2. thank you for sharing your thoughts and admitting the turbulence certain periods of life and memories of place bring up. i don’t know what yours are, but oddly, that is one of the reasons i’m doing the practical work of remembering and processing lately. this might be a bit much for out here on the blog, but here goes. i’ve been thinking on this lately. there was a lot that was beautiful, magical and simply life changing in india for me. there was also a lot that was also somewhat shattering–a lot of constant exposure to suffering, working at a hospice, working with the destitute poor. so much so that it seems ridiculous to write about a bus ride and sitting on a rooftop–because, really?! it’s so darjeeling limited. but i read somewhere that it can be beneficial and healing to reimagine scenarios and remember pleasant sensory experiences and sights, and remember who else was present there and other such things. basically sometimes such difficult experiences get frozen in your brain as sort of a picture along with the very strong and confusing emotions that come with them, and they get divorced from the words to explain the horror or terror or great sadness of the experience. but if we can come to terms with other aspects of the scene, so to speak, it can change our internal experience of the memory as we uncover new layers of memory that include moments of joy or peace, or whatever.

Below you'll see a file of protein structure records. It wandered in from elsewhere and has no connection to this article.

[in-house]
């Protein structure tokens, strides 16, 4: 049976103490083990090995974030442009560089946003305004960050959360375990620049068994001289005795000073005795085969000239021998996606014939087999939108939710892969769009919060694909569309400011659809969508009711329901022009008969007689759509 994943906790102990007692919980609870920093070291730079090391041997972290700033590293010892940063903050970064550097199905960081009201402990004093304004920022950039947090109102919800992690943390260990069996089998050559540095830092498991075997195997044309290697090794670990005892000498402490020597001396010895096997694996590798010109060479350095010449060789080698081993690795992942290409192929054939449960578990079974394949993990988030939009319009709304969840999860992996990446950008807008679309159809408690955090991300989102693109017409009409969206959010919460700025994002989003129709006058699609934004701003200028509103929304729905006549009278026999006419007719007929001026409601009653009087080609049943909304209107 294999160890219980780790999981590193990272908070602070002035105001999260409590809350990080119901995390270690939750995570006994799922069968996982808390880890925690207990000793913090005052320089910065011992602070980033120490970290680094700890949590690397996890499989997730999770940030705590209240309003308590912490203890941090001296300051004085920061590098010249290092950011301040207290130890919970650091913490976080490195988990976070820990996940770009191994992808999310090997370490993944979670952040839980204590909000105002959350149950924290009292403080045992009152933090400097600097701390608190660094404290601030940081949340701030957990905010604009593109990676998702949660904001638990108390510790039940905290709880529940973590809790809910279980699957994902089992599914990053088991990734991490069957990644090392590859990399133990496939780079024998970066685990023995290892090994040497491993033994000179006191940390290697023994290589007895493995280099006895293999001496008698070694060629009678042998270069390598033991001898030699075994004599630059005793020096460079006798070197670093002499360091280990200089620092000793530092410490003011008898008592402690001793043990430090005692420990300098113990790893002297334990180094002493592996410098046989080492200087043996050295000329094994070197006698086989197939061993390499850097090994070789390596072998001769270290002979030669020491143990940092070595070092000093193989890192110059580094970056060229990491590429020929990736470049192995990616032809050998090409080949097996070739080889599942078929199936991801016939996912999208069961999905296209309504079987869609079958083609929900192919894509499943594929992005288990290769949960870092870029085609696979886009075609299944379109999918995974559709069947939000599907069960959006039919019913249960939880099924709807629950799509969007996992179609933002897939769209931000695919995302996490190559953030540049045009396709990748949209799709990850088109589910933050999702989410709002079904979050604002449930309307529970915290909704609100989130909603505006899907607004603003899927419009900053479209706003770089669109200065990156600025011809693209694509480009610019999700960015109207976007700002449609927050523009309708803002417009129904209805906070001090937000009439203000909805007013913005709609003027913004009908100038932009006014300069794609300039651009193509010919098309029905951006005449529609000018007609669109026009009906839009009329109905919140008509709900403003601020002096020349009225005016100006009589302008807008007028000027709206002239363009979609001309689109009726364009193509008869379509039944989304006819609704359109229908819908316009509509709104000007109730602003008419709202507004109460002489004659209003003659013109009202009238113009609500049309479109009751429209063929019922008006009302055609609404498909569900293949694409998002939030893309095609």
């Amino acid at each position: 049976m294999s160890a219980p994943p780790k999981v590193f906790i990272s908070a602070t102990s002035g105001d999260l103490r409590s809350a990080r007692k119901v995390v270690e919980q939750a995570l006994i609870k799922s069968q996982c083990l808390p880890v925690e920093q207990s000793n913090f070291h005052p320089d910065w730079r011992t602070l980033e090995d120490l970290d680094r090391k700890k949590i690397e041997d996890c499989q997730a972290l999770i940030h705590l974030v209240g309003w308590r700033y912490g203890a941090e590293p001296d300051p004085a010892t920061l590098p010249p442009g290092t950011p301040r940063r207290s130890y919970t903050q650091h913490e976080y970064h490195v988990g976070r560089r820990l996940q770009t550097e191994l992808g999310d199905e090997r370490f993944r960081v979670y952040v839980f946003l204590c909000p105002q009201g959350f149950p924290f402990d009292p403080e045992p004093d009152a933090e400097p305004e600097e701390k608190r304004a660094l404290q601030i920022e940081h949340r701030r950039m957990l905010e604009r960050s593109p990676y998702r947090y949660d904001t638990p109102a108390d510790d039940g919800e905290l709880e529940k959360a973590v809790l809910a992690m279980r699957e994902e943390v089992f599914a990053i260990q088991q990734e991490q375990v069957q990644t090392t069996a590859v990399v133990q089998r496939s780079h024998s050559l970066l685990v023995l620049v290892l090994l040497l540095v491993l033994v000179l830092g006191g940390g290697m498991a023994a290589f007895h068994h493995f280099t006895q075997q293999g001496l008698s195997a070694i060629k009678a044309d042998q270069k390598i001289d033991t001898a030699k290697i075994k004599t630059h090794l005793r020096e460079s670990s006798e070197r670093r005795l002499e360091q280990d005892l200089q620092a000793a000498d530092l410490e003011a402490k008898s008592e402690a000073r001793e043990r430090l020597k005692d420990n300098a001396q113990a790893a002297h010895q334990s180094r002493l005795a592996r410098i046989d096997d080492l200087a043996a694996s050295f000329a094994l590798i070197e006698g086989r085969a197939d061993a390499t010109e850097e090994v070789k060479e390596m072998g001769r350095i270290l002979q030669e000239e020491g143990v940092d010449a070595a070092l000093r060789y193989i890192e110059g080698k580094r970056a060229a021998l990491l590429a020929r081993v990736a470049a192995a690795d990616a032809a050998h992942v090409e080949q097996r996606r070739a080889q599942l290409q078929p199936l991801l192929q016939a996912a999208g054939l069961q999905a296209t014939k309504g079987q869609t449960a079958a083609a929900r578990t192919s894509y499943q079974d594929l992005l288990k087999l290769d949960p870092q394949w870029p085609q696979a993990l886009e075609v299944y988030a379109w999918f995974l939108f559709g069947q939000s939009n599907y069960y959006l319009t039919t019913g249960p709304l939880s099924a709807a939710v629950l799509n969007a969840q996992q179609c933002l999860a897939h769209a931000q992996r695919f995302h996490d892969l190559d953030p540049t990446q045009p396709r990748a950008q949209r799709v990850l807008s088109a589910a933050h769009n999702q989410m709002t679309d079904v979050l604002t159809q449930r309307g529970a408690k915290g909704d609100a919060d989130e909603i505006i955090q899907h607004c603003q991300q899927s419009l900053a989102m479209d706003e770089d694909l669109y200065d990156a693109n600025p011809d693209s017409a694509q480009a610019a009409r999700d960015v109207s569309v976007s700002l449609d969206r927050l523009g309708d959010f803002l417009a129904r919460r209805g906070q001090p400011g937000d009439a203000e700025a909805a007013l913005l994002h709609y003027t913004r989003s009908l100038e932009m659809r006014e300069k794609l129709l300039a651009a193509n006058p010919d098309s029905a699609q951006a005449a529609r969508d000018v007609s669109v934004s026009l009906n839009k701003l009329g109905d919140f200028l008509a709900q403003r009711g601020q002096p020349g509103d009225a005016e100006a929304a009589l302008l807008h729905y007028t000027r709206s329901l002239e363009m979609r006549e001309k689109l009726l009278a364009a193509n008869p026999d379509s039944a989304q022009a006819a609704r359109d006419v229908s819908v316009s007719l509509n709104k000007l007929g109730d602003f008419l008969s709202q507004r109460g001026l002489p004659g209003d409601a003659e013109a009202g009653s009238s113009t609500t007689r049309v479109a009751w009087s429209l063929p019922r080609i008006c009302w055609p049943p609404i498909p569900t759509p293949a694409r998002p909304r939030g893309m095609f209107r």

i have enjoy hearing what i have about your “other life” in pakistan and yes, very much hope that you will get back there some day.

  3. Here are some of my thoughts after my last trip to Pakistan some 21 years ago. Mind you the language is pretty abstract especially in the fist few sections but the last section gets a little at what I was trying to describe above:

    https://www.catapultmagazine.com/citizens-and-aliens/poetry/return

  4. All around lovely, Angela and Neil. I am still chewing on both of your pieces, there’s a lot to savor. Ange, your comment in response to Neil is almost a third piece of its own. I somehow rebel at the idea of remembering the good bits or even the non-shameful bits, but they were there (in my own memories). And they’re still there.
    I wonder where we will all be in a year or a decade — emotionally, geographically, aspirationally, spiritually, socially. There’s so much I don’t understand; I do understand when I think of each of this blog’s contributors, I find I miss you and your families. Expect some food writing from me soon, and actual food.
    Thank you, thank you, thank you.

    • Having written an article today, I have been re-reading some of the pieces and comments from this blog. And here you write, “I wonder where we will all be in a year or a decade — emotionally, geographically, aspirationally, spiritually, socially. There’s so much I don’t understand; I do understand when I think of each of this blog’s contributors, I find I miss you and your families.” And now you are half a continent away. I miss you, my friend.